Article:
A VERY TALL ORDER
The Order: 1886
As far as aesthetics goes, you could say that The Order: 1886 has that aspect beautifully taken care of by its amazing graphics and the immaculately detailed depiction of a steampunk London. As a matter of fact, the game even comes complete with a cinematic aspect ratio of 2:40:1 – similar to what you will find in movies – to further emphasize the artistic elements of the game. Good intentions, but this brings about the presence of a significantly sized black bar occupying the top and bottom of the screen, which completely undermines the overall beauty of the game.
What’s the point of going the extra mile to create a game that looks flawlessly beautiful when the black bars are only going to obstruct and limit the players’ field of vision? I want to be overwhelmed by the sheer beauty of the game, and not be teased by it. Yes, one can always look around by rotating the camera angle with the right analog stick, but we found that doing so every time we progressed into a new area of the game would only incur a headache from the incessant spinning of the camera.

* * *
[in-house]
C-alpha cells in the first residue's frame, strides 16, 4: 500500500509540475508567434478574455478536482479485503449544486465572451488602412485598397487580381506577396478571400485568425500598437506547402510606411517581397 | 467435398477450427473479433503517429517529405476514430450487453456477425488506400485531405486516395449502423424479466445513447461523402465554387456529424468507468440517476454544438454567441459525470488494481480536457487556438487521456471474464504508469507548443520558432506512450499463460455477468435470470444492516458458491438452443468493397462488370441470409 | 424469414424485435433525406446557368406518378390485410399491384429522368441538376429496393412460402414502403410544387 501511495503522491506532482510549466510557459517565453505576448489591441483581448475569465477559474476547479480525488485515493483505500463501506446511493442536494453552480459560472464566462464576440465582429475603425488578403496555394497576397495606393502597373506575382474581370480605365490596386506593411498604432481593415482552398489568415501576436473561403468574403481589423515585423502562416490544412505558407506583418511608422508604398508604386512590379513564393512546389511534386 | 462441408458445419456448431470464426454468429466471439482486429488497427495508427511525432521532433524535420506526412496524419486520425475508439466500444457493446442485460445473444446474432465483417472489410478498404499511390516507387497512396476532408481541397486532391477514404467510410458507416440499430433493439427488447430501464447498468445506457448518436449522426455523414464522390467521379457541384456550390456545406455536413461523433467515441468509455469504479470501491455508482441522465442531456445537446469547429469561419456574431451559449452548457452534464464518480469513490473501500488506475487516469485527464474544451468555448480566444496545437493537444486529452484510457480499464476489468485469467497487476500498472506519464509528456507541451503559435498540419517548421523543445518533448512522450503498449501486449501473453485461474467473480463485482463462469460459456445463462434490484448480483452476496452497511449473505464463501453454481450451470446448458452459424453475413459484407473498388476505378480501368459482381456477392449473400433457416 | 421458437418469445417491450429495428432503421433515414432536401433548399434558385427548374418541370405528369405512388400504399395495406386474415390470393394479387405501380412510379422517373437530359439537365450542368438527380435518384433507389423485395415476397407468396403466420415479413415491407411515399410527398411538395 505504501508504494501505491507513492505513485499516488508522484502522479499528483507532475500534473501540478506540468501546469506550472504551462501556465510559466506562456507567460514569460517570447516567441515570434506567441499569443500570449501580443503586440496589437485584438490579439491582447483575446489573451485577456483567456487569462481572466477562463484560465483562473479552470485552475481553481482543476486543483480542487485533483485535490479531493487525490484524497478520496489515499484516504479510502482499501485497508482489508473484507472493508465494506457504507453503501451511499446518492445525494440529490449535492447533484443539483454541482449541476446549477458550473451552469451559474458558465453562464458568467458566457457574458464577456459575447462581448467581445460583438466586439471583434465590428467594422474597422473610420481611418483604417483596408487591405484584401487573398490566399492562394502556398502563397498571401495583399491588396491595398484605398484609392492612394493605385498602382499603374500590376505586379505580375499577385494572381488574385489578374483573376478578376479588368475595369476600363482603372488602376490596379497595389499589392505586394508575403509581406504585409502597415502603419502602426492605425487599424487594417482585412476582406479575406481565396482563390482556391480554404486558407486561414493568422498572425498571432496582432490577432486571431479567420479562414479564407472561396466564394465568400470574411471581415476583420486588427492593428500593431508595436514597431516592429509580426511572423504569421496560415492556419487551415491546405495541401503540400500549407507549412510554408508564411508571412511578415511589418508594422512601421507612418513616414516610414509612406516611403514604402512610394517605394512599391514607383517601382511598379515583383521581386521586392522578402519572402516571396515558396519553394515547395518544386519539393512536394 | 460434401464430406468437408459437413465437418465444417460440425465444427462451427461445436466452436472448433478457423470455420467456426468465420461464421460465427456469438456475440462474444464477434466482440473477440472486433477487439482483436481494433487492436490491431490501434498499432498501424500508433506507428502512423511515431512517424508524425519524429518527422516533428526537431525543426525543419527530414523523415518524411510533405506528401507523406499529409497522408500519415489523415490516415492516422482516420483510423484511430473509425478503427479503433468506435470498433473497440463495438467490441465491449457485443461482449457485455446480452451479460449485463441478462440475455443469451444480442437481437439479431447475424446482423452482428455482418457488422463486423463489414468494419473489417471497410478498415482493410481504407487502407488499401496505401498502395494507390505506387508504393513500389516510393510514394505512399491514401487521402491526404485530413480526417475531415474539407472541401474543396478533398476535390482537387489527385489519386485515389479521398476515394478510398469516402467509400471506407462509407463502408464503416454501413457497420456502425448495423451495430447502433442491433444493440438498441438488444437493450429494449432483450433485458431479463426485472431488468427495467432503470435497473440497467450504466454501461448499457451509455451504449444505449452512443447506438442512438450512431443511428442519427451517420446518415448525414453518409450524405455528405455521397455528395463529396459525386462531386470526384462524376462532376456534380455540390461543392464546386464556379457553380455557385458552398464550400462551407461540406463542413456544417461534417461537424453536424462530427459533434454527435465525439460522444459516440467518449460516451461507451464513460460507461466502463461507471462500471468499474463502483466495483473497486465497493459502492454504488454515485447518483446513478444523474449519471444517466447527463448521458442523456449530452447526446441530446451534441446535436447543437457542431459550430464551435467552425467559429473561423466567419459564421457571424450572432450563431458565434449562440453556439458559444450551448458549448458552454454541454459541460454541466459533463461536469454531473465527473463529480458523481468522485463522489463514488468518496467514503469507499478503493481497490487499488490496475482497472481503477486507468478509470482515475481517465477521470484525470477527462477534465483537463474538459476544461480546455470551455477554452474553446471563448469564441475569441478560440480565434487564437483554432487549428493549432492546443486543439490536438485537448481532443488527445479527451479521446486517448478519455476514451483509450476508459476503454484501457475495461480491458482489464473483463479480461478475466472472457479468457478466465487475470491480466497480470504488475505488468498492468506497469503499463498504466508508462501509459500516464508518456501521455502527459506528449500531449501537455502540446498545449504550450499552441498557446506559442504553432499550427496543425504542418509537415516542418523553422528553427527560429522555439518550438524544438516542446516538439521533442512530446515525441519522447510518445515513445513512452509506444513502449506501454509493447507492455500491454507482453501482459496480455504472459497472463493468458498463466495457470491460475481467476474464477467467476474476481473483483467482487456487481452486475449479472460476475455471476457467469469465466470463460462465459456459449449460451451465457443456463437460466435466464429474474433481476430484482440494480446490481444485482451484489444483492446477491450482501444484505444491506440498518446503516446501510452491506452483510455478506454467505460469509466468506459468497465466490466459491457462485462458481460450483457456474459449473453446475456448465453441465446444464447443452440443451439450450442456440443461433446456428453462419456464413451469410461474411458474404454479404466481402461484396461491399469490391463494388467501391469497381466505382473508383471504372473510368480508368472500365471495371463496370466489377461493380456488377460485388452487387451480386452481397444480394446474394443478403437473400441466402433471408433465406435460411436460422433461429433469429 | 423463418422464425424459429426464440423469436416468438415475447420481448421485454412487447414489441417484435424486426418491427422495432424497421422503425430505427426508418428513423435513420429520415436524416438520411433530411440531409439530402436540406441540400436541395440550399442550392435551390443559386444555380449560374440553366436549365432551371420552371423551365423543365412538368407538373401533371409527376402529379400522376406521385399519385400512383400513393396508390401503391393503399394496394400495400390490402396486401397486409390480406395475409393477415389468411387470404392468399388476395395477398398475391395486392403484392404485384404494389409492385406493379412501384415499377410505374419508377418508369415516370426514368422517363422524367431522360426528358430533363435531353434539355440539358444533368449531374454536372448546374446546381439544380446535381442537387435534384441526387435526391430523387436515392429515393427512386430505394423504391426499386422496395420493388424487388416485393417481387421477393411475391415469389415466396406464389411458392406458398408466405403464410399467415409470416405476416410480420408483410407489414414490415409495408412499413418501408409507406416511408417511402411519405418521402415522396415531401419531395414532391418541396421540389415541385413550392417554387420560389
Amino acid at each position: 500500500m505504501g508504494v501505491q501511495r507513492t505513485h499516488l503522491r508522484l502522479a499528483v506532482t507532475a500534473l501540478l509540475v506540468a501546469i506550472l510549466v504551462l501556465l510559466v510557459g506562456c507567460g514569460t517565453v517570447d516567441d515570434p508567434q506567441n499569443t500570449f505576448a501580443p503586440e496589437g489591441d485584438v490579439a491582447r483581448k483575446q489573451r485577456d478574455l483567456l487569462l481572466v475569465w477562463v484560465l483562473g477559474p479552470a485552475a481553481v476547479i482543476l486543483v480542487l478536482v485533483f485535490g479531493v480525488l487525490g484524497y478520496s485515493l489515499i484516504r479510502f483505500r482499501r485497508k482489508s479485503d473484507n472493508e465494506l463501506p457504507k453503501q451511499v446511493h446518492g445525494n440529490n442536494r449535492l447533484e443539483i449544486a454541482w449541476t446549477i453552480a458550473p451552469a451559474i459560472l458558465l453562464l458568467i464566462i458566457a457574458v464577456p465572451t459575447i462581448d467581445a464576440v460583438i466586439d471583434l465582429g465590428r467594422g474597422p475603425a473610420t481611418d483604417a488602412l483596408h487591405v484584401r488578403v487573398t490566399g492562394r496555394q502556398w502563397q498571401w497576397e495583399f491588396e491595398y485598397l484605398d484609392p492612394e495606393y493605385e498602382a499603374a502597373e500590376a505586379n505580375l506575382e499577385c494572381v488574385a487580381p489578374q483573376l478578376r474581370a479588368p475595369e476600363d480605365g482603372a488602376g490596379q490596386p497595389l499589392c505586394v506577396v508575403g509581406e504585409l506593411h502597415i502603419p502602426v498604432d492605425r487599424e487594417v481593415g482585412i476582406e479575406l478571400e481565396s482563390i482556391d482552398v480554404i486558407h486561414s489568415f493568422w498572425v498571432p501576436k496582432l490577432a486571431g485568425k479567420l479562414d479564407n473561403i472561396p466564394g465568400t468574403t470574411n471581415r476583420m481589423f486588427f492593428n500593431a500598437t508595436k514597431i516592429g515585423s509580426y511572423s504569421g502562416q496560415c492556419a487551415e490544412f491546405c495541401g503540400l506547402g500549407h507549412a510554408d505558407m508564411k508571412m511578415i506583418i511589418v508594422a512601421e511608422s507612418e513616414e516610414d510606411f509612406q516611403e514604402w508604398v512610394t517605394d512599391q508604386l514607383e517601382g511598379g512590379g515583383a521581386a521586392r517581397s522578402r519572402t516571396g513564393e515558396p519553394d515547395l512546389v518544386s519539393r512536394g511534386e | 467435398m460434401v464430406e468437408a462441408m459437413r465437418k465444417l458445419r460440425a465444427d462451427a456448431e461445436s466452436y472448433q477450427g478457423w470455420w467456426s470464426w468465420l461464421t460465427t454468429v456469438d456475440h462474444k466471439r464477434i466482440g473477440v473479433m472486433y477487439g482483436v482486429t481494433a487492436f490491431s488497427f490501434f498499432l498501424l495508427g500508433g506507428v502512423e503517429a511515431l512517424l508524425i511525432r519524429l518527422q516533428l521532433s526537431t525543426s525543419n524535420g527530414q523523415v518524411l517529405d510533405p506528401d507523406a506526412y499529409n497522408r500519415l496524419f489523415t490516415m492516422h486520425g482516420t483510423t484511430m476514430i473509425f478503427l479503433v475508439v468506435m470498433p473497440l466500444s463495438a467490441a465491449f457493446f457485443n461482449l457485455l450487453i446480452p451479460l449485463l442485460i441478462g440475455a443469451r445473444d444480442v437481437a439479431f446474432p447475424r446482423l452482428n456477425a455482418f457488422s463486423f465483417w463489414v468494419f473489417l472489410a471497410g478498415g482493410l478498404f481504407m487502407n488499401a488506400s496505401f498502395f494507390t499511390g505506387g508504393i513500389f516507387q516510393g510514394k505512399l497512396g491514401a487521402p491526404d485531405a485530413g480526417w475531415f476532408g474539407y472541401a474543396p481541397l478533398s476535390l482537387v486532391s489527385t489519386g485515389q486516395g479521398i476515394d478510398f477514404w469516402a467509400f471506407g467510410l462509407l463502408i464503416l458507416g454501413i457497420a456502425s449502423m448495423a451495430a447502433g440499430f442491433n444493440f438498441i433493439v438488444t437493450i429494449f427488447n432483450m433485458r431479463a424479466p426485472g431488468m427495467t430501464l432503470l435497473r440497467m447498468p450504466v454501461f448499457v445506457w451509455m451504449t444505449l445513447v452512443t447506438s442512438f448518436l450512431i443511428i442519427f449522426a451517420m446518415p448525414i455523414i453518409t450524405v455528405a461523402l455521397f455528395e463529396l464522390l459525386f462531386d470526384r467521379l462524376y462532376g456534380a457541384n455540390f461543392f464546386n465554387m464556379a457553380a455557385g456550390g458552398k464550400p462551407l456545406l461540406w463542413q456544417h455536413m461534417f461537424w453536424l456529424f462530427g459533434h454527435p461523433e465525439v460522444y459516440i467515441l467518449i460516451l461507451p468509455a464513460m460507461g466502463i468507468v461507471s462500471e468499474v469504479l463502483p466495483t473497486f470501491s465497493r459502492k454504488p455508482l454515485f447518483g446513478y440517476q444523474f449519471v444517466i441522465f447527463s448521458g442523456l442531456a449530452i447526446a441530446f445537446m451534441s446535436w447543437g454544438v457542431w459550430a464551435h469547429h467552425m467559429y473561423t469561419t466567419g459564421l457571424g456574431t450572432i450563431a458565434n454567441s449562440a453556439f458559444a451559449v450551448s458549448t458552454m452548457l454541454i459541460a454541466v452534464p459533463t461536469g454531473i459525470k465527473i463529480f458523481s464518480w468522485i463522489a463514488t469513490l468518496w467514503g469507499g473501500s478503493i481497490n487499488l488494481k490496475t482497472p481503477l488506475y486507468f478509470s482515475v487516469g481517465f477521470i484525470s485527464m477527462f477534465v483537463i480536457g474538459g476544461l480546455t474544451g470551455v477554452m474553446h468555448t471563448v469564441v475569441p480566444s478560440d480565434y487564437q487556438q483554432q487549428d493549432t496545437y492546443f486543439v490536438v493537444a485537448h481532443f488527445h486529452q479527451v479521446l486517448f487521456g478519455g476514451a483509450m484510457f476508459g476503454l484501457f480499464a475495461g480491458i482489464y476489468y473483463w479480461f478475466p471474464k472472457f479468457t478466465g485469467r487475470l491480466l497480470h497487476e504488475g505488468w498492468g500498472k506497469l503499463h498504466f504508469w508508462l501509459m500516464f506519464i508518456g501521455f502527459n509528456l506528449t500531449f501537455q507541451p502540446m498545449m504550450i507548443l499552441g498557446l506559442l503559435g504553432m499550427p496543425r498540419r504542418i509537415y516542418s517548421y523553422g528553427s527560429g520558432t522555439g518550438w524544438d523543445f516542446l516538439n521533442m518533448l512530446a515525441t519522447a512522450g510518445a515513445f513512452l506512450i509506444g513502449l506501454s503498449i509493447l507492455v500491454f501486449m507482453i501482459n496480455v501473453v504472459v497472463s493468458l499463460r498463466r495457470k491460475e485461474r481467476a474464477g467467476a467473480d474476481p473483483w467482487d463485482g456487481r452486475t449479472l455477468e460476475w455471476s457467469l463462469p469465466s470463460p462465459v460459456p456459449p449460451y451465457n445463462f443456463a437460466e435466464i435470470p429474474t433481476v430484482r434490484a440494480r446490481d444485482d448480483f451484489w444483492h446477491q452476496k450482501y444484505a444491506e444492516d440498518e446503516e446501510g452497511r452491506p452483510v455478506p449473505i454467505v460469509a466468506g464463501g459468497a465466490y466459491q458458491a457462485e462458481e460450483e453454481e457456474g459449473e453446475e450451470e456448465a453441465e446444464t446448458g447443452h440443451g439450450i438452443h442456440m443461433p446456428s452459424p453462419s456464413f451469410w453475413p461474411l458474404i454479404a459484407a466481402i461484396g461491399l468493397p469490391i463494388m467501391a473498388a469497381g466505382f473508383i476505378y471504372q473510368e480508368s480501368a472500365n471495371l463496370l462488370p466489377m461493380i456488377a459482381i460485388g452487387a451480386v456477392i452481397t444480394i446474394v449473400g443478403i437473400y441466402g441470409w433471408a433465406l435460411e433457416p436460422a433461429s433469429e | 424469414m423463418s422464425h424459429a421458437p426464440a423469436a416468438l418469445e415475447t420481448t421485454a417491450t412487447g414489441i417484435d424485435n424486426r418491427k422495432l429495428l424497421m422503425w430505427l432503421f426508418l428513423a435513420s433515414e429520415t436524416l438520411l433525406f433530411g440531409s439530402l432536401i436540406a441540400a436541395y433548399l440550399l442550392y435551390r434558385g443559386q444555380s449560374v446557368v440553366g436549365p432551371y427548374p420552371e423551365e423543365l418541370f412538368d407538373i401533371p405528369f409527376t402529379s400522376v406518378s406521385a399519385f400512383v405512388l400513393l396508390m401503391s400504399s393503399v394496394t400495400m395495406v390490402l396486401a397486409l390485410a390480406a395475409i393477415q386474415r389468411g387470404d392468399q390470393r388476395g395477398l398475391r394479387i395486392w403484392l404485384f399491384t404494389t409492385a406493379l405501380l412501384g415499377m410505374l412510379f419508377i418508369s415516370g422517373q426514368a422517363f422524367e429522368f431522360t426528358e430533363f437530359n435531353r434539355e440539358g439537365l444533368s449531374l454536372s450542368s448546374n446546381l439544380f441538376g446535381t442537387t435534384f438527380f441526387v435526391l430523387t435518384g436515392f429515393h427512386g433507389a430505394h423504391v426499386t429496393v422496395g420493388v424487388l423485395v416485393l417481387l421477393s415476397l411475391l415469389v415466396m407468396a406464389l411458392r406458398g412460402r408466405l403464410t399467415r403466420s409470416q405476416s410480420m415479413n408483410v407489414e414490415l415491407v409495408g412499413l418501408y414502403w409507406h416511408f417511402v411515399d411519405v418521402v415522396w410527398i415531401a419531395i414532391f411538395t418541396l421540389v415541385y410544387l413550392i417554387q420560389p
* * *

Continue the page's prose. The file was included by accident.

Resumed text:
SLOW AND STEADY Don’t expect to play through The Order: 1886 with guns constantly blazing, as the game – for all intents and purposes – feels painfully slow, primarily due to the game’s strange preference for only allowing your character to walk (at a snail’s pace, no less) instead of run most of the time. Then there is also an overload of lengthy cutscenes abruptly interrupting your gameplay whenever they could. Of course, the technical explanation is that these moments are meant to mask the load times. It didn’t take long for these rampantly reoccurring interjections to make us lose our patience and frantically mash at random buttons in attempt to skip them and get back into the actual gameplay – but to no avail.
Combat mechanics leave much to be desired as well. Gun battles heavily rely on the act of covering when you are being shot at, and popping out to return fire when the coast is clear. This rinse-and-repeat method of combat feels very mechanical, and becomes dreary as the game progresses. Like with most games these days, The Order: 1886 also uses the controversial self-regenerating health system. So if you do get injured, stay low behind cover until the screen stops pulsing in a shade of red and you’re good to go.